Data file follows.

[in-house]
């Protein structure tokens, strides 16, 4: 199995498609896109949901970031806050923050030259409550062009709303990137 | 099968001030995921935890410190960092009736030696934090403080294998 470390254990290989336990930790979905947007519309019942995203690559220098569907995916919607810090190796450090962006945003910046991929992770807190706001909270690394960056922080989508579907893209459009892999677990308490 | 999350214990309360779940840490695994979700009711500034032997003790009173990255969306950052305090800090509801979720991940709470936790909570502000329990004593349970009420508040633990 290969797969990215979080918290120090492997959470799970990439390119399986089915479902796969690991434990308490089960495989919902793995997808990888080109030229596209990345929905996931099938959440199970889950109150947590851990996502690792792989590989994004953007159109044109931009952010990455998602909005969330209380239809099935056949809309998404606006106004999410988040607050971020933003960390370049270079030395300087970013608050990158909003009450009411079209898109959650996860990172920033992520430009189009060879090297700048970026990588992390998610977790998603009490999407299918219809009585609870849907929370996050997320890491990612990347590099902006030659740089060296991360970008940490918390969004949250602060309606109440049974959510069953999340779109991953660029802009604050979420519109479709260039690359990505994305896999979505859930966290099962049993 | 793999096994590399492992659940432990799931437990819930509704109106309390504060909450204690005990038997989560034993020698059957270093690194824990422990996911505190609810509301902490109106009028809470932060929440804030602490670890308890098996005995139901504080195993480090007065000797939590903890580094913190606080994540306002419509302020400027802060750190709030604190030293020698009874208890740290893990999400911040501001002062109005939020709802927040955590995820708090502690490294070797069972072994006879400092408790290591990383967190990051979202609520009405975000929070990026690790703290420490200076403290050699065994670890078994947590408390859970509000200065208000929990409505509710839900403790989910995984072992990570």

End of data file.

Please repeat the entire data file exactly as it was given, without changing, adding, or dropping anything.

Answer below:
[in-house]
């Protein structure tokens, strides 16, 4: 199995498609896109949901970031806050923050030259409550062009709303990137 | 099968001030995921935890410190960092009736030696934090403080294998 470390254990290989336990930790979905947007519309019942995203690559220098569907995916919607810090190796450090962006945003910046991929992770807190706001909270690394960056922080989508579907893209459009892999677990308490 | 999350214990309360779940840490695994979700009711500034032997003790009173990255969306950052305090800090509801979720991940709470936790909570502000329990004593349970009420508040633990 290969797969990215979080918290120090492997959470799970990439390119399986089915479902796969690991434990308490089960495989919902793995997808990888080109030229596209990345929905996931099938959440199970889950109150947590851990996502690792792989590989994004953007159109044109931009952010990455998602909005969330209380239809099935056949809309998404606006106004999410988040607050971020933003960390370049270079030395300087970013608050990158909003009450009411079209898109959650996860990172920033992520430009189009060879090297700048970026990588992390998610977790998603009490999407299918219809009585609870849907929370996050997320890491990612990347590099902006030659740089060296991360970008940490918390969004949250602060309606109440049974959510069953999340779109991953660029802009604050979420519109479709260039690359990505994305896999979505859930966290099962049993 | 793999096994590399492992659940432990799931437990819930509704109106309390504060909450204690005990038997989560034993020698059957270093690194824990422990996911505190609810509301902490109106009028809470932060929440804030602490670890308890098996005995139901504080195993480090007065000797939590903890580094913190606080994540306002419509302020400027802060750190709030604190030293020698009874208890740290893990999400911040501001002062109005939020709802927040955590995820708090502690490294070797069972072994006879400092408790290591990383967190990051979202609520009405975000929070990026690790703290420490200076403290050699065994670890078994947590408390859970509000200065208000929990409505509710839900403790989910995984072992990570």